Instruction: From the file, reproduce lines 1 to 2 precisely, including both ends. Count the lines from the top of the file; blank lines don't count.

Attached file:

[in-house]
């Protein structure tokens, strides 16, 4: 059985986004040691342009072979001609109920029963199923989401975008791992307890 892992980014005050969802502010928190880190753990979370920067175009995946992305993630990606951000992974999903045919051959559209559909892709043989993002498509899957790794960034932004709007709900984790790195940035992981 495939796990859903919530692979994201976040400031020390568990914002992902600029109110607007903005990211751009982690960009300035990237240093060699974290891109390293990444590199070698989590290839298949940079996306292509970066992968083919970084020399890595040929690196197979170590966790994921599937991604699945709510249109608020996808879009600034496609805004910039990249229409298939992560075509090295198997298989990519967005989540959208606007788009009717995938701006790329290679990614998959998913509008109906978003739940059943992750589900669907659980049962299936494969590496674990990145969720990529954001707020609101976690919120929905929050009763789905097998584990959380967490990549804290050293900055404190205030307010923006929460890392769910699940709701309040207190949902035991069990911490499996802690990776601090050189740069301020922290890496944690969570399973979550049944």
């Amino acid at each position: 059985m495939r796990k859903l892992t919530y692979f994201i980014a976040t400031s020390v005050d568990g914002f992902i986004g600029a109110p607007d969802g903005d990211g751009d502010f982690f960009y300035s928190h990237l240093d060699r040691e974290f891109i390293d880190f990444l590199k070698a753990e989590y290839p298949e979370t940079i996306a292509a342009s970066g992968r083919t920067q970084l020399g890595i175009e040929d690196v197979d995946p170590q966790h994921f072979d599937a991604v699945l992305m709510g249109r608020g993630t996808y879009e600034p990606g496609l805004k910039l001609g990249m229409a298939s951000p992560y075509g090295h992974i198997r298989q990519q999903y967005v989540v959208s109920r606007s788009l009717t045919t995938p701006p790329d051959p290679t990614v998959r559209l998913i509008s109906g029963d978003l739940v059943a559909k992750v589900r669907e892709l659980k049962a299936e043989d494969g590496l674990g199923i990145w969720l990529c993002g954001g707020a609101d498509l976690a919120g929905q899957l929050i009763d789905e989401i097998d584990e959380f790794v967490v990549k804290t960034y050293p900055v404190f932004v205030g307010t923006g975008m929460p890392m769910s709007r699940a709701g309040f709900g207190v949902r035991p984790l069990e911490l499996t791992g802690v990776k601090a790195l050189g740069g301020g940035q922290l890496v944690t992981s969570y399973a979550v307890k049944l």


[in-house]
């Protein structure tokens, strides 16, 4: 059985986004040691342009072979001609109920029963199923989401975008791992307890 892992980014005050969802502010928190880190753990979370920067175009995946992305993630990606951000992974999903045919051959559209559909892709043989993002498509899957790794960034932004709007709900984790790195940035992981 495939796990859903919530692979994201976040400031020390568990914002992902600029109110607007903005990211751009982690960009300035990237240093060699974290891109390293990444590199070698989590290839298949940079996306292509970066992968083919970084020399890595040929690196197979170590966790994921599937991604699945709510249109608020996808879009600034496609805004910039990249229409298939992560075509090295198997298989990519967005989540959208606007788009009717995938701006790329290679990614998959998913509008109906978003739940059943992750589900669907659980049962299936494969590496674990990145969720990529954001707020609101976690919120929905929050009763789905097998584990959380967490990549804290050293900055404190205030307010923006929460890392769910699940709701309040207190949902035991069990911490499996802690990776601090050189740069301020922290890496944690969570399973979550049944």